Several other police reports fall into this category: one showing that petitioner attended the seminar in Vernon Hills every day from January 17 through January 23, 2001; one detailing an interview with an AmeriSuites Hotel employee who had several encounters with Teresa, including helping her to use the fitness center's treadmill around 12:30 p.m. on January 23; one indicating that, after checking with five police departments, an investigator located no reports of domestic violence between petitioner and his wife (though he did find a record of a 1990 arrest of Teresa for theft under $20); and one showing that the police had recovered video surveillance footage from the AmeriSuites hotel. The prosecution did not claim petitioner had not attended his seminar through its conclusion on January 23. Nor did the prosecution's theory rely on whether Teresa used the treadmill. Even if petitioner had evidence that she had fallen on the treadmill, significant evidence at trial still would have shown that the wound that killed her was inconsistent with an injury from falling. Further, the prosecution did not claim that petitioner and his wife had a history of domestic violence, and the absence of a previous record does not show that petitioner was innocent of murdering his wife. Finally, petitioner does not explain the relevance of the surveillance footage other than to say that the tapes pertain "to the accident on the treadmill." But, as discussed above, whether Teresa had a treadmill accident was not relevant to the prosecution's theory, and it would not likely have changed the jury's evaluation of the evidence against petitioner.

Petitioner also points to a portion of the trial transcript indicating that the State's medical expert, Dr. Jones, testified on cross-examination that the victim's "head did not necessarily have to strike anything" and "a quick movement" "could have" caused her subdural hematoma. This is not new evidence, and regardless it does not contradict the State's theory that the hematoma was caused by blunt trauma as a result of petitioner's having beaten her. Petitioner argues that this testimony shows that his confession was coerced, because his confession "does not match" the testimony. In his written confession, petitioner wrote: "I am not sure exactly how many times I struck her, but I know that I punched her more than 10 times and less than 20. I kicked her with my right foot 5 times, and during this I pushed her[,] and she hit her head on the table with the lamp. . . . Teresa never regained consciousness after I did this . . . ." Rule 23 Order, People v. Blair, No. 2-03-0101, at 10 (Ill. App. Ct. Aug. 6, 2004) (quoting petitioner's written statement). Petitioner's statement did not indicate, as petitioner could not possibly have known, precisely which blow, if any particular blow, caused the subdural hematoma. The State did not attribute her death to a particular blow either, instead arguing generally that she died from blunt trauma. On direct examination Dr. Jones testified that "one of the things about the brain is that you can have blunt impact to the structures inside the head without actually hitting the head itself," and that this can result from "throwing somebody to the ground where they never actually hit their head on anything," though blunt trauma can also result when "the head has impacted with something." Thus, it was not inconsistent with petitioner's confession for the State's expert to testify that the injury could have occurred without her head striking something.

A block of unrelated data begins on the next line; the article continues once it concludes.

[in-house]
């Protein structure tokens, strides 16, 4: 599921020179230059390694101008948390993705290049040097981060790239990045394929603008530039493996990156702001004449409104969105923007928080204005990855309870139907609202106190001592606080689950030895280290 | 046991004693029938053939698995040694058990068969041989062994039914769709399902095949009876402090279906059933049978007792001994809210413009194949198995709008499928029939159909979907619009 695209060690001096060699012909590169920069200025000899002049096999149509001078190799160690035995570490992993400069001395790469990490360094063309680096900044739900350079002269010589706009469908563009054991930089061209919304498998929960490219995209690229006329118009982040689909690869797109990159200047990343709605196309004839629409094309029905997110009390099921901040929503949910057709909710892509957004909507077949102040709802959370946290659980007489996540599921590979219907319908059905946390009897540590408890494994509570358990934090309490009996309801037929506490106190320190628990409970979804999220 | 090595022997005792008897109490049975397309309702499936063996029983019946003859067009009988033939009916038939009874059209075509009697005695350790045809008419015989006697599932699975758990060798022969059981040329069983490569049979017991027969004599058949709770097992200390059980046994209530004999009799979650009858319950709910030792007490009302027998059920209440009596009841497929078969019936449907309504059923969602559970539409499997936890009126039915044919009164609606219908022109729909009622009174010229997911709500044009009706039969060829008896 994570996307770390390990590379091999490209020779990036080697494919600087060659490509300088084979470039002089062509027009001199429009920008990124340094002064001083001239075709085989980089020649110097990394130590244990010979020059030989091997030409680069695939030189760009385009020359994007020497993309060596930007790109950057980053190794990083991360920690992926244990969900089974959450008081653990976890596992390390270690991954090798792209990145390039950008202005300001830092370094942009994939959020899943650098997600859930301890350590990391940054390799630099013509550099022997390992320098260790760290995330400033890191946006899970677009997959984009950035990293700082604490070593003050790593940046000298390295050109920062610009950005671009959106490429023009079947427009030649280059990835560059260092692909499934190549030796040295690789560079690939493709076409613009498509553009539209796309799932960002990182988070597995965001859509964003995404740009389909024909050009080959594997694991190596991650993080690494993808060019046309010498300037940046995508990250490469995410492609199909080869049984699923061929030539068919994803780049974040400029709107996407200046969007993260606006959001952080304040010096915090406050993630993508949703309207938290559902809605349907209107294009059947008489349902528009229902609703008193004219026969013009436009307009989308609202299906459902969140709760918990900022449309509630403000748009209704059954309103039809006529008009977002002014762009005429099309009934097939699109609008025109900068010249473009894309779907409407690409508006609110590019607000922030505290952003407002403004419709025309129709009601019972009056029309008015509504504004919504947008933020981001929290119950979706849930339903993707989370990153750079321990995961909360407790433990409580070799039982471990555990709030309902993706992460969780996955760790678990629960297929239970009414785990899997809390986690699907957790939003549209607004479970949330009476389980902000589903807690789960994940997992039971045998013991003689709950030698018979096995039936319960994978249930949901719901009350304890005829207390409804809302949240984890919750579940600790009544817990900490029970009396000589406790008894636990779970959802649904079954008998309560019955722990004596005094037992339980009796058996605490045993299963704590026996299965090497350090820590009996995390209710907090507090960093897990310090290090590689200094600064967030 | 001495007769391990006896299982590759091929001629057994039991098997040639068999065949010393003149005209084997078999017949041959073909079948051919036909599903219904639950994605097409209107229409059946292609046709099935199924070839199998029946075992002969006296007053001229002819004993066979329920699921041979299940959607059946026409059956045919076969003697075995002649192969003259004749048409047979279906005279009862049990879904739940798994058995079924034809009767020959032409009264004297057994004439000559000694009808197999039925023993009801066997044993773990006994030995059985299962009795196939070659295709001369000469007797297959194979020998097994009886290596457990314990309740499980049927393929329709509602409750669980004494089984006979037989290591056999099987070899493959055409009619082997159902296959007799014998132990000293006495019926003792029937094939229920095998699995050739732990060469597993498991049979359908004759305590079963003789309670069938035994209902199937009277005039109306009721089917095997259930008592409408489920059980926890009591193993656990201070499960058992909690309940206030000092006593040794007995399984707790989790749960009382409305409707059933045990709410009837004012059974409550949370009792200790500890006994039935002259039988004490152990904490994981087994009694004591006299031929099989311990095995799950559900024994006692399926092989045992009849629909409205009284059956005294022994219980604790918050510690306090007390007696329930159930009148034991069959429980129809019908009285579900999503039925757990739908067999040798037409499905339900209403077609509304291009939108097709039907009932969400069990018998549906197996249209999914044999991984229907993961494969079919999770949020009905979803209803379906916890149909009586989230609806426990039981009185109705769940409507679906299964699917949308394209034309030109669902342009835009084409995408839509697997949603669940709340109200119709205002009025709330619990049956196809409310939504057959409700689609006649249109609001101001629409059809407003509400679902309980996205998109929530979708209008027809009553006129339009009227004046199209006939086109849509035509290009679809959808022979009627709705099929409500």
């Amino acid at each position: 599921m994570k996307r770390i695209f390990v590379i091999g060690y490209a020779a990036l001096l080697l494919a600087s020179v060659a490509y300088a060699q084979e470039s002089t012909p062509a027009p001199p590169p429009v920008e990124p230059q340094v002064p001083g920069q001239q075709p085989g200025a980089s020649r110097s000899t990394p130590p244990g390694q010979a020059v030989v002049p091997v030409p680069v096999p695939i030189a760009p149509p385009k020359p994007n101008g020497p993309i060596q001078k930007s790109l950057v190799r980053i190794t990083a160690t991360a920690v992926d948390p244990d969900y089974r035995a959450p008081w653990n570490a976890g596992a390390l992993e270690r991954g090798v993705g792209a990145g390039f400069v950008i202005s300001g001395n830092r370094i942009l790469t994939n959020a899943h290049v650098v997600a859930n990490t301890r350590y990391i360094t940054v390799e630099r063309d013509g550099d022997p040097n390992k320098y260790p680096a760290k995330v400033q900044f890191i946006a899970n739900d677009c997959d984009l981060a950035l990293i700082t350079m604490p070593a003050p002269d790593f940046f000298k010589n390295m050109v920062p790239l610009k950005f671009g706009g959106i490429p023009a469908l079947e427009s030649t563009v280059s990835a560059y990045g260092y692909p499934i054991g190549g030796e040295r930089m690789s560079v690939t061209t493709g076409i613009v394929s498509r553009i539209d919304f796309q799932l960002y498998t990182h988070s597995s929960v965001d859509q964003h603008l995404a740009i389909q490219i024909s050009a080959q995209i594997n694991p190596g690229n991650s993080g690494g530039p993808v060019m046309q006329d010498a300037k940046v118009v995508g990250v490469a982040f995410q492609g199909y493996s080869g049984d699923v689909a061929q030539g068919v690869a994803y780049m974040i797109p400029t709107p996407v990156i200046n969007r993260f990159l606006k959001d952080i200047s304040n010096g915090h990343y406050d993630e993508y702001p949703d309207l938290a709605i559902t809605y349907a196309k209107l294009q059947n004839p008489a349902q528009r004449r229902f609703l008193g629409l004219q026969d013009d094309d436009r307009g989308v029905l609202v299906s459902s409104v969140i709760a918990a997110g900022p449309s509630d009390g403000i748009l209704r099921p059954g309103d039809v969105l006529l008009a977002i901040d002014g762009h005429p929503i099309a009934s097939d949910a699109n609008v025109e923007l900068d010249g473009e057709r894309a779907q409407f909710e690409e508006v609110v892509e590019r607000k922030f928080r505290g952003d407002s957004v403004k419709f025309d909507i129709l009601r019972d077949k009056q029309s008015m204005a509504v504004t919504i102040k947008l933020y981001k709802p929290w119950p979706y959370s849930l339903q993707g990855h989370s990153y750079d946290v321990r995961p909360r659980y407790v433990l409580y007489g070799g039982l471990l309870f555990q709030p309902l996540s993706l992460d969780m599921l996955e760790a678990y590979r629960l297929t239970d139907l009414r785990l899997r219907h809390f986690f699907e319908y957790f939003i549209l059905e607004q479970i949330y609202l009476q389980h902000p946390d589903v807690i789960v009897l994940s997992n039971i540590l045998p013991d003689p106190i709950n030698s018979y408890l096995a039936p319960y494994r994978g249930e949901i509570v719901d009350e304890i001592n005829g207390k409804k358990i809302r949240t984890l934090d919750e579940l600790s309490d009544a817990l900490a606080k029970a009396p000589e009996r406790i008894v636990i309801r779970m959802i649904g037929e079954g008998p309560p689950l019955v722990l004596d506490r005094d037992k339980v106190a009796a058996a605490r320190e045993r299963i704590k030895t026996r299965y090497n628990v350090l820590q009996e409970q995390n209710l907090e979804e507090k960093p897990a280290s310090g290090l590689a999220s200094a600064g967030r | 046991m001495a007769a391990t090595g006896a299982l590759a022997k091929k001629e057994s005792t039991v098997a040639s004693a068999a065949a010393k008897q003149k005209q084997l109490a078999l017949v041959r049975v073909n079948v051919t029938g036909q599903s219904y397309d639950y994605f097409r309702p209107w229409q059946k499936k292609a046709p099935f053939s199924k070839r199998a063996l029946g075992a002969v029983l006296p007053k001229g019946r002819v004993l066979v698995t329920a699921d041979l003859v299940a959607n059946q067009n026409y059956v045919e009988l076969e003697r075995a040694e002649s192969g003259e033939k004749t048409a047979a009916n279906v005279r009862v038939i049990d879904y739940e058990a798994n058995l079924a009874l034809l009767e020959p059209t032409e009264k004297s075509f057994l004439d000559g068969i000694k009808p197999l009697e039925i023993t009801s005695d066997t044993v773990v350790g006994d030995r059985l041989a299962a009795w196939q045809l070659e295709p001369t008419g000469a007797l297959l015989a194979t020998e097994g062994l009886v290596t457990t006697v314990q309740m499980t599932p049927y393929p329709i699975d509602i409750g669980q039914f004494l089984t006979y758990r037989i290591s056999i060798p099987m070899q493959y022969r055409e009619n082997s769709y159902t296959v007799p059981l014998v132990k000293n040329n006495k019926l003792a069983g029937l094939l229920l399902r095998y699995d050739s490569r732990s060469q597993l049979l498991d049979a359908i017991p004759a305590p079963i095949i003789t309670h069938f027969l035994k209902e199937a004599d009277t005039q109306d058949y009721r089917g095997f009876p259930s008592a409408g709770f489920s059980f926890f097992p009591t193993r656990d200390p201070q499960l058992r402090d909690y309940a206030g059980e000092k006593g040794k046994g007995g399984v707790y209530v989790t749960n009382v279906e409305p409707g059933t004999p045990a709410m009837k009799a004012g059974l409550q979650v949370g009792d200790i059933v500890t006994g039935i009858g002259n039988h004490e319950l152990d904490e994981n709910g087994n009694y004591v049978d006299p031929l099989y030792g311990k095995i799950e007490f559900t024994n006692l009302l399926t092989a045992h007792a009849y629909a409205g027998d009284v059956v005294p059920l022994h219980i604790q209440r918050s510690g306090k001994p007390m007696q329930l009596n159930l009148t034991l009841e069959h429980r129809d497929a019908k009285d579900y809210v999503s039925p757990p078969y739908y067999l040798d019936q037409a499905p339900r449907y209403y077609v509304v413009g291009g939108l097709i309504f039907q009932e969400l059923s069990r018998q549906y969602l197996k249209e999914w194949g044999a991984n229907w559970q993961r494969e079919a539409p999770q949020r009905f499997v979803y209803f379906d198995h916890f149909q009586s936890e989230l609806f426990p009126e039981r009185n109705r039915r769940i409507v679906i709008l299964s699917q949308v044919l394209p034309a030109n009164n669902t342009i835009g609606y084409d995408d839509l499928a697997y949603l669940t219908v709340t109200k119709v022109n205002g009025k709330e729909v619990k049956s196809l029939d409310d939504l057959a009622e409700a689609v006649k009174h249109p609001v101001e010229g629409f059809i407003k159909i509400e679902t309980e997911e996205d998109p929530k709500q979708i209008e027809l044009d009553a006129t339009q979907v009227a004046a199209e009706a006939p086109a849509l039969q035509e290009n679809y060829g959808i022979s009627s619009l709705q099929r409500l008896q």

In addition, petitioner provides an unsigned 2004 letter on "Hepatitis C Awareness Project" letterhead suggesting that the author, who is not a doctor, believes that the medical reports petitioner sent him or her indicate that the victim suffered from cirrhosis. But at trial, petitioner's counsel offered testimony that Teresa had cirrhosis of the liver as a result of a drinking problem, so it is unclear how this letter could constitute "new" evidence that might compel a reasonable juror to reach a different conclusion.

Petitioner also points to Michael Newby's written statement, which does not mention that he heard the sound of fists hitting skin, as he testified at trial. But nothing in Newby's written statement was inconsistent with his trial testimony, and the fact that his trial testimony was more elaborate than a written statement provided on the evening of January 24 does not indicate that petitioner is innocent. Petitioner also states that at the time of trial, there was an outstanding warrant for Newby's arrest, but he does not present any evidence of that or indicate how it would have affected the jury's evaluation of Newby's credibility.